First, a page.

Journal of Geographic Information System
Vol.09 No.03(2017), Article ID:77197,12 pages

A Systemic Approach Integrating Genetic, Mining and Management Visions: The Geologic and Mining Knowledge System

Nassareddine Azzouzi

Natural Resources and Environment Laboratory, Sidi Mohamed Ben Abdellah University, Polydisciplinary Faculty of Taza, Taza, Morocco

Copyright © 2017 by author and Scientific Research Publishing Inc.

This work is licensed under the Creative Commons Attribution-NonCommercial International License (CC BY-NC 4.0).

Received: May 17, 2017; Accepted: June 24, 2017; Published: June 27, 2017


Following the example of other industrial activities, mining evaluation is now exposed to socio-economical and technological constraints which are unstable in quick evolution. The keys to its success are increasingly related to a methodology of work more scientific than ever. The Systemic Approach has broadly showed its effectiveness in numerous disciplinary fields, both scientific and engineering ones: Biology, Economy, Social and Management Sciences, Quality Management, Information Systems… Helped by technological progress, this approach has especially excelled in the management of spatial information (e.g. GIS). It constitutes therefore an excellent solution to the problems of mining evaluation by the integration of genetic, mining and managerial data within an Information System, thus optimizing scientific and economic valuation of mineral resources.


Mining Evaluation, Scientific Approach, Systemic Approach, Geologic and Mining Knowledge System, Moroccan Context

1. Introduction

In response to socio-economic, environment and market constraints and in order to achieve the ultimate goal: the scientific and economic valuation of the geologic and mining resources, a general framework for a Systemic Approach integrating the aspects of the genetic characterization into those of the mining management is proposed.

This paper is justified by the recent awareness of Moroccan operators to the problems of mining evaluation1, which are well defined and characterized by the guide to the evaluation of gold deposits [1] . The paper aims, then, to build an integrated model of the keys to the success of the mining valuation. Such model will integrate the proposed Systemic Approach to the keys to the success of the mining evaluation process, synthesized from the quoted guide.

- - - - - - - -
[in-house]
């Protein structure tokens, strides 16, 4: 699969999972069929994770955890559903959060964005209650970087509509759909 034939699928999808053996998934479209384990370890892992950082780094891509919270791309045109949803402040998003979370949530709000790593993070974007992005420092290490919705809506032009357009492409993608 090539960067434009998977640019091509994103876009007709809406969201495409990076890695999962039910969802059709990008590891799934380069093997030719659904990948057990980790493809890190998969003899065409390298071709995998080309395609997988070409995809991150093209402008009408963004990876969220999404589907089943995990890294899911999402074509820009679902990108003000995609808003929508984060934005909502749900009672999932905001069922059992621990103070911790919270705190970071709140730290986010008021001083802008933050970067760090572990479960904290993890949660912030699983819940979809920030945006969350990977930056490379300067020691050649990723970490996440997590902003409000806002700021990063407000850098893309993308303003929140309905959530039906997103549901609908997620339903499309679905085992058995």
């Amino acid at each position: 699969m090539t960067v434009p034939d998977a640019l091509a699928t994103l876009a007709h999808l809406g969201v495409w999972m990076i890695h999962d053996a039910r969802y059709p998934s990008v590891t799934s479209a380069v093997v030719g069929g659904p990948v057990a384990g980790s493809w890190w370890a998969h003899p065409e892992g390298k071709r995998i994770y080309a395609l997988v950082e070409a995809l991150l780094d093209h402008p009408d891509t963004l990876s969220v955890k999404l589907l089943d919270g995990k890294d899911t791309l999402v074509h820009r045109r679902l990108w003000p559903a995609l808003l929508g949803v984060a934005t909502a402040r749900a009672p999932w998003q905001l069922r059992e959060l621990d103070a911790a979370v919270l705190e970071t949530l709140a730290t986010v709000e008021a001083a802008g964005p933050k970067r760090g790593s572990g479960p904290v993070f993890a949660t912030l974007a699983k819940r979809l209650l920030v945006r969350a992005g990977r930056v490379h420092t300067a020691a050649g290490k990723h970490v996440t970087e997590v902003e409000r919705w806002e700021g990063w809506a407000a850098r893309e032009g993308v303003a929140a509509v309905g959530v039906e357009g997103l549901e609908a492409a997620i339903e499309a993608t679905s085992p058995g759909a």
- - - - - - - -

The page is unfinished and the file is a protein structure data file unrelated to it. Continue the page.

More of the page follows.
2. Problems of Mining Valuation

2.1. The Moroccan Context

Within its new unstable and dynamic competitive environment, Morocco should no longer rely on the significant amount of resources and reserves at its disposal. At the present time, the criteria for quality of ore mined and sold are not only the grade and the availability of large tonnages, as shown by the phosphate example [2] . With the new uses of phosphates in many fields of high technology and strong added value [3] , with the diversification of ore processing [4] and with the ore prices volatility, requirements of clients were broadly diversified in terms of specifications: such as impurities content [5] [6] . The prospector’s work is thus complicated by many new exploitability, marketability and profitability criteria that differentiate suppliers. The genetic (scientific) understanding of the ore becomes then a determining factor for its valuation [2] . For that purpose, the OCP2 Group, Moroccan state company and global leader in the phosphate industry, has, in fact, internally deployed a geological data processing system [7] . However, it is quite disappointing to note that the OCP still has a completely data closed policy and has never published about effectiveness and performance of its system.